The Chilli Trial: my experiments

In January I happily agreed to join the vegetablism chilli trail and @5olly sent me my 5 varieties in plastic bags: Piqullo, Guindilla, Hungarian Yellow Wax, NuMex Centennial and Chiltepin. Here’s my report on progress, accompanied by my usual out-of-focus pictures:

Seeds for Chilli Trail 2013

I duly sowed 2 of each on 17th February, keen to see them germinate and grow. I was a little concerned that I’d not be able to germinate the Chiltepin as I wasn’t entirely sure how I could imitate the digestive system of a bird: This variety is one of the hardest to germinate as it usually passes through a bird’s digestive system 1st.

My preparations were elaborate; I don’t have a heated propagator, but I know chilli seeds need heat to make heat so had sat the tray on top of several hotwater bottles for a couple of days to warm the compost before sowing. After sowing, I kept the hotwater bottles heated for 10 days, morning and evening, the tray wrapped in an old towel and bubblewrap – never have seeds been so lovingly nurtured! My attempt at substituting hotwater bottles for a heated propagator, so successful with lettuce seed and leeks in January, failed miserably with chilli seeds – seems they need constant temperatures of 21oC until germination – obviously not hot enough for them – or dud seed?

seeds in damp kitchen roll

I think perhaps I may have germinated some of the seeds, but if so, they’re not doing very much, possibly sulking in the cold. I’ve since retrieved the single seeds I kept back ‘in case’ and am going to try another experiment: soaking and chitting them. I’ve wrapped them in kitchen roll and popped them back into their plastic bags, dampened them with warm water and have left them on top of the radiator. I ‘mislaid’ 2 of the seeds as I returned them to their bags, so only 3 in my experiment, now.

 Are these chilli seedlings: Chiltipin & NuMex possibly?
Chiltipin chilli seedling?

NuMex Centennial chilli?

Winter’s over when my peas start growing!

Last year I was late getting our pea crops in the ground because the winter continued cold & wet through January. On 17th January last year, I noted that we’d had over 1 month of snow, with freezing temperatures. We had also lost our fruit cages due to the weight & volume of snow accumulated. The brassicas that had stood over winter, particularly the Red sprouting Broccoli, had suffered from the freezing temperatures & I had to strip most of the leaves because they’d actually frozen, probably due to the brassica beds being in a frost pocket at the bottom of our allotment. I also noted: ‘Been v. wet-tomorrow promises to be a wet, windy stormy day. We both have storming colds!’ Jan 27th 2010.

For those of you living in colder, more northerly areas, this is probably nothing new, but for the South Downs it is; we have usually very mild winters, but 2010 & 2011 seem to herald a change that is prompting us to re-think our sowing & planting strategies.

I didn’t get our early peas into the ground until mid-April last year, from chitting them in late February, pods at the end of June. I’ve been determined to get a crop earlier this year, so chitted some early peas at the beginning of January,planted out in root trainers, in the ground mid February. To protect the plants from both the cold & the pigeons I enclosed them with blue builders netting (picture below). These were planted out in February; yesterday I took the netting off, put hoops of blue water conduit over & netted with fruitcage netting. I also planted spinach seedlings along each frame (have still to download picture to illustrate this – will post later). I never sow peas in the ground due to marauding mice/rats/squirrels digging them up – I’m not sure even soaking them in urine (recommended by some!) would help. Instead, I soak, chit & plant out in root trainers as explained earlier.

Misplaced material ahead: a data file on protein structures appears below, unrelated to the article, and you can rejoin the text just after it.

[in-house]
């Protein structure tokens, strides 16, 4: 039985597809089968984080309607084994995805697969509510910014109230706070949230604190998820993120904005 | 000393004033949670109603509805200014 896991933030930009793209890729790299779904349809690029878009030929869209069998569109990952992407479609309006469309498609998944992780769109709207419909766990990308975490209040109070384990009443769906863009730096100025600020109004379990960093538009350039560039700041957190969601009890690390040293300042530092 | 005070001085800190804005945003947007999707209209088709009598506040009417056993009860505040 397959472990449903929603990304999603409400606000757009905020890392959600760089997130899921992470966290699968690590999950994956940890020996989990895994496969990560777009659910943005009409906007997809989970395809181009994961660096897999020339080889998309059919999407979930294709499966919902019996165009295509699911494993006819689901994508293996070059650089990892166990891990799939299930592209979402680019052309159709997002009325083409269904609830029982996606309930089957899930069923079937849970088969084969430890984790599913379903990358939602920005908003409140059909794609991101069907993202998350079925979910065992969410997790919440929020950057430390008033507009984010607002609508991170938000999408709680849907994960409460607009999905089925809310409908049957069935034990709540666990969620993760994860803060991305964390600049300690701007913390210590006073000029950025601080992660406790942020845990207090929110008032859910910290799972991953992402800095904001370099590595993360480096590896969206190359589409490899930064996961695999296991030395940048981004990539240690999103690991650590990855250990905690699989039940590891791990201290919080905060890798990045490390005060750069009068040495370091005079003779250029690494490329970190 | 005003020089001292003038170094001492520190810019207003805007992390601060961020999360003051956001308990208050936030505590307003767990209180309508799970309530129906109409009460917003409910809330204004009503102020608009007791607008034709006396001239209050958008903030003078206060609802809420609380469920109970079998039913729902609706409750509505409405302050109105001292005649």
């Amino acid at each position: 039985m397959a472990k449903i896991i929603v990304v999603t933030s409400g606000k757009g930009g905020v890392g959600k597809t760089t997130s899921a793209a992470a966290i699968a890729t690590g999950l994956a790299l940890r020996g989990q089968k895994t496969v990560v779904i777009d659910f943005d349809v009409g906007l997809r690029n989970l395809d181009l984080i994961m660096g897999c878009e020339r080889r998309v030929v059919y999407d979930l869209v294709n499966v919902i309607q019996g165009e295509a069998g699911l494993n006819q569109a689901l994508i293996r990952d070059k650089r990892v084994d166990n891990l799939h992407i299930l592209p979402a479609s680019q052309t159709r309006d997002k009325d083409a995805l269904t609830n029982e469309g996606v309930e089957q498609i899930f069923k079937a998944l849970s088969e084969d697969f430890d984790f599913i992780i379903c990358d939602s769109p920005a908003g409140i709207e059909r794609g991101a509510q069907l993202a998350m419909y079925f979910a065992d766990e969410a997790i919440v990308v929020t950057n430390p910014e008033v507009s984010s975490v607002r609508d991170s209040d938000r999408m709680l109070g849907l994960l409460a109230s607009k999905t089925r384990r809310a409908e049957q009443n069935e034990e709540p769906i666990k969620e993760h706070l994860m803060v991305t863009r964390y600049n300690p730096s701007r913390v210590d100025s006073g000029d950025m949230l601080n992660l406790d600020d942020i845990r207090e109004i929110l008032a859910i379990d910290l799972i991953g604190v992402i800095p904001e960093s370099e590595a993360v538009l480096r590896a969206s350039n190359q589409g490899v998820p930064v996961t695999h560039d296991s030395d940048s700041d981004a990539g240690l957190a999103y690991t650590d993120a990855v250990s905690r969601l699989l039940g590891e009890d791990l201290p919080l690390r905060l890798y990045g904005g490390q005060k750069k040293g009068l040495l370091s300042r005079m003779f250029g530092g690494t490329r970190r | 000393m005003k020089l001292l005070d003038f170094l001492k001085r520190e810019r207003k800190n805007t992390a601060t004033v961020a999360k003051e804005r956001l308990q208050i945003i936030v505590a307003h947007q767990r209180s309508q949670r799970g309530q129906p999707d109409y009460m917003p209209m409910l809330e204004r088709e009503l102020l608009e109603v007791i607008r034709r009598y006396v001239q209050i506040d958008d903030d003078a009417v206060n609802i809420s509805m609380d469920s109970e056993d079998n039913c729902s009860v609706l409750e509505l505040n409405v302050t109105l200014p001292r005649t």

I usually have 2 rows of peas lengthways along each bed; I use chicken wire threaded on posts (old bamboo or stout sticks) with thinner bamboo/sticks threaded along the top to prevent the wire collapsing once the peas have grown. Once I’ve a frame made, since all the beds I’ll grow peas in are approximately the same size, it’s just folded away each autumn/winter & stored until the following spring. I leave enough space between the frames to allow picking comfortably.

early peas-Piccolo Provenzale, in kitchen extension before planting out

Piccolo Provenzale peas planted in bed either side of chickenwire frame

I’ve produced a chart so you can see what I’ve done & the time frames involved; I’ll up-date it as the crops develop. I’m also planting up whole beds, or at least am keeping 1 variety of pea to each frame: this helps when seed-saving so you don’t get confused about what variety you’ve saved & don’t end up with tubs of saved “misc peas’!

You might be interested to note when the full moons were in relation to chitting & planting out:19th Jan, 18th Feb, 19th March.The new moon in January was on the 4th, hence chitting the 1st set of peas on 5-6th. The 19th March full moon was particularly strong & it’s influence seemed to lag particularly over 2 days afterwards (more in a later post).

Pea Variety Soaked/ chitted In root trainers In ground
Piccolo Provencale1 – 1st E round seed 5-6th Jan 16th Jan 21st Feb
Piccolo Provencale2 16-18th Jan 27th Jan 21st Feb
Douce Provence – 1stE round seed 13-14th Feb 23rd Feb 19th March
Early Onward1 – 1stE wrinkled seed 13-14th Feb 23rd Feb 12th March
Robinson HSL (CP) 13-14th Feb 23rd Feb 19th March
Clarke’s Beltony Blue (CP) 13-14th Feb 23rd Feb 19th March
Hugh’s Huge (CP) 13-14th Feb 23rd Feb 19th March
Bijou Giant Sugar Pea (CP) 16-17th March 24th March
Early Onward2 16-17th March 24th March